It is incumbent upon every religious leader, religious institution and person of faith to serve as beacons to our communities, illustrating by our actions and example our spiritual commitment to our earth and its threatened and limited resources.

        In a world where matters of faith seem so often and so tragically to divide us, there is no issue that aligns us more deeply than our shared dependence upon and sacred responsibility to this tiny planet, enfolded within its fragile atmosphere, spinning in the vastness of time and space.  I experienced this shared conviction most profoundly when in 1997, I served as the Jewish NGO representative at the United Nations climate talks in Kyoto and this past year at the UN in Copenhagen. I met with Catholic, Protestant, Muslim, Hindu and Buddhist leaders from around the world.  We spoke at Kyoto’s largest Buddhist Temple and in forums throughout Copenhagen.  We led an interfaith march and vigil in our religious garb to the center of Copenhagen to share our concerns as faith leaders on this world stage.

           We all concurred from our diverse faith traditions that our human actions, our human failing and sins, have damaged the environment.  Each speaking from the voice of his or her own authentic spiritual tradition, we affirmed our religious responsibility to act. Amidst chanting from Christians of the Psalms and the reading of the Koran, I blew the shofar, a ram’s horn, the blast of sound that has been Judaism’s ancient call to action since the days we wandered, searching for our way in the desert.

           I carried this mandate for bold action on the environment back to my own country and my own religious community.  Here, too, I found that faith traditions can readily unite on issues of climate change.  Working for many years with the National Partnership on Religion and the Environment, and as Chair of the National Religious Coalition on Creation Care, I have joined interfaith leaders to engage Washington’s Capitol Hill leaders and to meet with White House staff.  Political leaders are eager to hear our religious point of view. As interfaith leaders, we also met with the leadership of the World Bank asking them to devote resources to sustainability in the world and cultivating the development of the world’s alternative energy sources.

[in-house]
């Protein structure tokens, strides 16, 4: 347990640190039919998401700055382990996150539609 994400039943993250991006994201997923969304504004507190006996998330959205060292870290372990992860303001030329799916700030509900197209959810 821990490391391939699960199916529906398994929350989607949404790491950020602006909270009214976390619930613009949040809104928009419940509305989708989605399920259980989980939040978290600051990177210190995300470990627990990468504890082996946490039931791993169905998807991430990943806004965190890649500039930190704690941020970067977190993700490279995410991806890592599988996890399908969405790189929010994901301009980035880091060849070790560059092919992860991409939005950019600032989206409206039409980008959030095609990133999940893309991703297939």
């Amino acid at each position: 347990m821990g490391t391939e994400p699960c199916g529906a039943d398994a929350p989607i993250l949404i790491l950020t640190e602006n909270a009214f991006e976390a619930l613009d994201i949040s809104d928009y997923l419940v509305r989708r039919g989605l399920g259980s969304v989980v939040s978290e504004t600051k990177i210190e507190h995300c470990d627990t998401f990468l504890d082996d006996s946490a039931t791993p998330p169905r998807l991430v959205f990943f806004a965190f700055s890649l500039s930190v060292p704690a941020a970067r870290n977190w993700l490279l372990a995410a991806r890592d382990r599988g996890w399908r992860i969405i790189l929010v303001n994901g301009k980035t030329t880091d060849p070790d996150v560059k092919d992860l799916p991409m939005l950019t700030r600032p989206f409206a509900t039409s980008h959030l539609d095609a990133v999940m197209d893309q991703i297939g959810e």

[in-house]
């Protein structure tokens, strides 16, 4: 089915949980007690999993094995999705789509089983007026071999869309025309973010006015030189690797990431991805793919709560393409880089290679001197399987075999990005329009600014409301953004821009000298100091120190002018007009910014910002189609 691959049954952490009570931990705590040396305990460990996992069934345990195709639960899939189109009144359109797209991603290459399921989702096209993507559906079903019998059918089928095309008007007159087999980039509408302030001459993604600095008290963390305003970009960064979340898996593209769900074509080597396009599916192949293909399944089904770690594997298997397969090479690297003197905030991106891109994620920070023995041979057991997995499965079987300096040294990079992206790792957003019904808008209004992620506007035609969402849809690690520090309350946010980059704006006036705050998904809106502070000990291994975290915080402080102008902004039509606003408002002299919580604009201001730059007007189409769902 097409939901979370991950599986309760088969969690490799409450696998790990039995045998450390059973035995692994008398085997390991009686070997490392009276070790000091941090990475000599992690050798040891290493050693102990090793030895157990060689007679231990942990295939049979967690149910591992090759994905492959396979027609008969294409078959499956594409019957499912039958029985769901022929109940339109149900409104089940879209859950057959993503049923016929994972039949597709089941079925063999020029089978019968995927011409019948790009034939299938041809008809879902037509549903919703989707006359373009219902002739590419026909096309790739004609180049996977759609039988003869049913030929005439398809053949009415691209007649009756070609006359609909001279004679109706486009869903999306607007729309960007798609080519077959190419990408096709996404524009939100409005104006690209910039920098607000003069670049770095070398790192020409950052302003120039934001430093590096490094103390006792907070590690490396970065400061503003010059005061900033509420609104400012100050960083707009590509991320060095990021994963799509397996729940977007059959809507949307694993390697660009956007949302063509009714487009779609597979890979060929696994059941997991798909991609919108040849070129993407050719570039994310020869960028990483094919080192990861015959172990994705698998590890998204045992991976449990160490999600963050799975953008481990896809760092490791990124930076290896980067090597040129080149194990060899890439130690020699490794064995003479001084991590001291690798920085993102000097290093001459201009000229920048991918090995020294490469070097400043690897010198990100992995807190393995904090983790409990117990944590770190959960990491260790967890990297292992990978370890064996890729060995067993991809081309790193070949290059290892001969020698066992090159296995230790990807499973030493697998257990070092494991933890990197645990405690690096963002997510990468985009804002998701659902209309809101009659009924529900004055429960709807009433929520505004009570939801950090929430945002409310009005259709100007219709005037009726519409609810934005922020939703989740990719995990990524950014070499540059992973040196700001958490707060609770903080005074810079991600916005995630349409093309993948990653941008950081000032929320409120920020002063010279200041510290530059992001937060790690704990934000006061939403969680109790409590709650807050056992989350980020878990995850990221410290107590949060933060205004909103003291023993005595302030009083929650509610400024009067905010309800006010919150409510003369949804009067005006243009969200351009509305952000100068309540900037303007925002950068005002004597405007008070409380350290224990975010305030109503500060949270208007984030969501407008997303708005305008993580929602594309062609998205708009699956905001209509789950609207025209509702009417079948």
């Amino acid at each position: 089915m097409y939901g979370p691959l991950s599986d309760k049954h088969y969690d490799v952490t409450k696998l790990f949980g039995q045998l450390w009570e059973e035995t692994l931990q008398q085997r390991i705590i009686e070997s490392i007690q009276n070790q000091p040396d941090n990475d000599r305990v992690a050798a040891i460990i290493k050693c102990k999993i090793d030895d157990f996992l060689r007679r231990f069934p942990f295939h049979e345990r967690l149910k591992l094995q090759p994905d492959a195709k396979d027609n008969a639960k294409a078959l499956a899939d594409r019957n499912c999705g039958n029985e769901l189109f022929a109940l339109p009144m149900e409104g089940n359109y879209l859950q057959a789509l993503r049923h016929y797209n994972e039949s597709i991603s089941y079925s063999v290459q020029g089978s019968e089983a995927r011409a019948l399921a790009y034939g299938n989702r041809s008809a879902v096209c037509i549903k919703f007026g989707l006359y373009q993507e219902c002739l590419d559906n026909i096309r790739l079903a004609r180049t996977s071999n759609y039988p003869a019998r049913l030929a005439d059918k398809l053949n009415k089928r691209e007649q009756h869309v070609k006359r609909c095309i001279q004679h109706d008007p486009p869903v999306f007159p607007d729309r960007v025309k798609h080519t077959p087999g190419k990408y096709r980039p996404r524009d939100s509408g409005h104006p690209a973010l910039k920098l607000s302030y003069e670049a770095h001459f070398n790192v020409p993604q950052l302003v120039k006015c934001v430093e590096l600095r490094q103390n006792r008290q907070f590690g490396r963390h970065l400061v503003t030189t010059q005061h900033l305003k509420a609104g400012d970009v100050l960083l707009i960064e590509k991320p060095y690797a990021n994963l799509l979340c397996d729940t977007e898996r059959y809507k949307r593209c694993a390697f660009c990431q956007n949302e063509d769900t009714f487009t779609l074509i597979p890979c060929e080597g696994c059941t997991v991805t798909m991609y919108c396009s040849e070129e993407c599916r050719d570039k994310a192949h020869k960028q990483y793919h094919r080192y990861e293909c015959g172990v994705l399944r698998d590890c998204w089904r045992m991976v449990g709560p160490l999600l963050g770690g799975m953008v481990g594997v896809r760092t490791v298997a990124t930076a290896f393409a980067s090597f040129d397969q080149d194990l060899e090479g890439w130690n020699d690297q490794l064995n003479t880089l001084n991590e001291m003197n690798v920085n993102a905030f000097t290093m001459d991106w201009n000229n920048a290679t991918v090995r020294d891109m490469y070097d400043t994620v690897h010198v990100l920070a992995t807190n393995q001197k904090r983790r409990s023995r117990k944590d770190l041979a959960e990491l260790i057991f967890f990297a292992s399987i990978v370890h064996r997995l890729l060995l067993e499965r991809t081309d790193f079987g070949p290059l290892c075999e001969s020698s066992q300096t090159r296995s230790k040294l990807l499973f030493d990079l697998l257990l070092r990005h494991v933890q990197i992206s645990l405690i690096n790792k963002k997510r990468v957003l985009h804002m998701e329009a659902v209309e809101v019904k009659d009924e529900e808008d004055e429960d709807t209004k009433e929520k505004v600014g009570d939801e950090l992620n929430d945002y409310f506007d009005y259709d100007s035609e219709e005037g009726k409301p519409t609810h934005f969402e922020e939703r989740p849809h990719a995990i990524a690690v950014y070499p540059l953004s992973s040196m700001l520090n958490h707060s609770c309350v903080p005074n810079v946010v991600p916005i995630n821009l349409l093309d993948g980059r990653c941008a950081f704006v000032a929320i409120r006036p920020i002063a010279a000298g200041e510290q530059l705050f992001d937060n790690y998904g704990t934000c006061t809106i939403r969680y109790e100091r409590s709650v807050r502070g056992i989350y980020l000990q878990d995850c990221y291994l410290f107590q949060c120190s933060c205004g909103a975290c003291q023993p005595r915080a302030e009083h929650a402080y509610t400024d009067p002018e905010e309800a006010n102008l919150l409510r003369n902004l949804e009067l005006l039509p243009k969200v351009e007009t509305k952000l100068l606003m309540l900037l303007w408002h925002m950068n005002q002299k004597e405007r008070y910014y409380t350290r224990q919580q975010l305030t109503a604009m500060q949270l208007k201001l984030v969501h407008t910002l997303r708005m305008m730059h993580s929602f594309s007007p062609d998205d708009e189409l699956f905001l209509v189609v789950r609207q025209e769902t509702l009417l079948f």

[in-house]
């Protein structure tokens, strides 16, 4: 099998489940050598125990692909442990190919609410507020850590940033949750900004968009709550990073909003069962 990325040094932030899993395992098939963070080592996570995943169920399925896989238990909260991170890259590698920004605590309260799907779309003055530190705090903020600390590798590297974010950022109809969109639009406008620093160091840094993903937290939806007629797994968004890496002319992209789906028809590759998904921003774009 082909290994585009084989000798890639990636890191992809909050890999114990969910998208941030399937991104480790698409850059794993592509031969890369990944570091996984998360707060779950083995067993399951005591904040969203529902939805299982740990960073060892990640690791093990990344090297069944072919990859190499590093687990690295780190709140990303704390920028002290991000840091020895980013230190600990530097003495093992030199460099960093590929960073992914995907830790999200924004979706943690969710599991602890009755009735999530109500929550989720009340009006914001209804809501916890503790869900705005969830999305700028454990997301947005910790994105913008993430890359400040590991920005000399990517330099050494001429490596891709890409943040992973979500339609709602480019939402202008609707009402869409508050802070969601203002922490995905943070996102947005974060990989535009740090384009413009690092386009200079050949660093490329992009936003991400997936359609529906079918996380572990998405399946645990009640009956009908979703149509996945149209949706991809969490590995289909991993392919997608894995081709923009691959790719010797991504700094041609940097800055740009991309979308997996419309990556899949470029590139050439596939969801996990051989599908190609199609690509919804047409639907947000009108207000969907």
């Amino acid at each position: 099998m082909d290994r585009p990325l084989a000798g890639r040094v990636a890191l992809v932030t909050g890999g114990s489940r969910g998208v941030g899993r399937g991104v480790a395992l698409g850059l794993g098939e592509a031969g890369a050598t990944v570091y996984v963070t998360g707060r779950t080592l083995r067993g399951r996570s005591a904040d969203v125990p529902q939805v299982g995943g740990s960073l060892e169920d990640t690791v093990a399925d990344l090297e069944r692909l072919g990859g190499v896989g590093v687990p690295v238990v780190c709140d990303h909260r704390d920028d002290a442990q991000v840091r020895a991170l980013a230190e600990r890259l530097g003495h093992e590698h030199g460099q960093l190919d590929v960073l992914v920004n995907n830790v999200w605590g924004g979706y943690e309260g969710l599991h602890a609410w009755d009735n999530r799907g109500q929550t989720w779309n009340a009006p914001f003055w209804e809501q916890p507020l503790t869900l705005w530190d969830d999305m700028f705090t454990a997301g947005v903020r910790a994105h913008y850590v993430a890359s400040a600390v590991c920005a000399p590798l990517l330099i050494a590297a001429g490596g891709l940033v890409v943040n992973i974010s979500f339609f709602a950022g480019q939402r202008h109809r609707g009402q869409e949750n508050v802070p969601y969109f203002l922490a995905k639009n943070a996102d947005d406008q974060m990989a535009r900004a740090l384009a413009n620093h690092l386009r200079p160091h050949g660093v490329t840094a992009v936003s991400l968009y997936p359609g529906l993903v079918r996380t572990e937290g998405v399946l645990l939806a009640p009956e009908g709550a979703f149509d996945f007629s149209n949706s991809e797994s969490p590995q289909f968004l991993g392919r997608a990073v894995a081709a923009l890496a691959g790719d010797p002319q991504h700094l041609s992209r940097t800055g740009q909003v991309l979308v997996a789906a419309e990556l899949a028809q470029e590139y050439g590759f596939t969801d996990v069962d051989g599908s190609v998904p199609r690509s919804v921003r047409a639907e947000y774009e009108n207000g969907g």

Statements by Catholic Bishops, Protestant leaders, Rabbis and Muslim Leaders have symbolic power and carry political weight. Formal resolutions  affirmed by hundreds of thousands of persons of faith help embolden our legislators to act.  Our country witnessed what has been considered the worst oil spill in our world’s history, with the BP massive oil spill of millions of gallons into the fragile ecosystem of the Gulf of Mexico. There is an urgent need to regulate worldwide corporate energy companies and put prioritize caring for our sacred Earth as the primary moral concern. Now is the time for religious leadership to be heard, now is the time to engage our world bodies and speak out for Creation.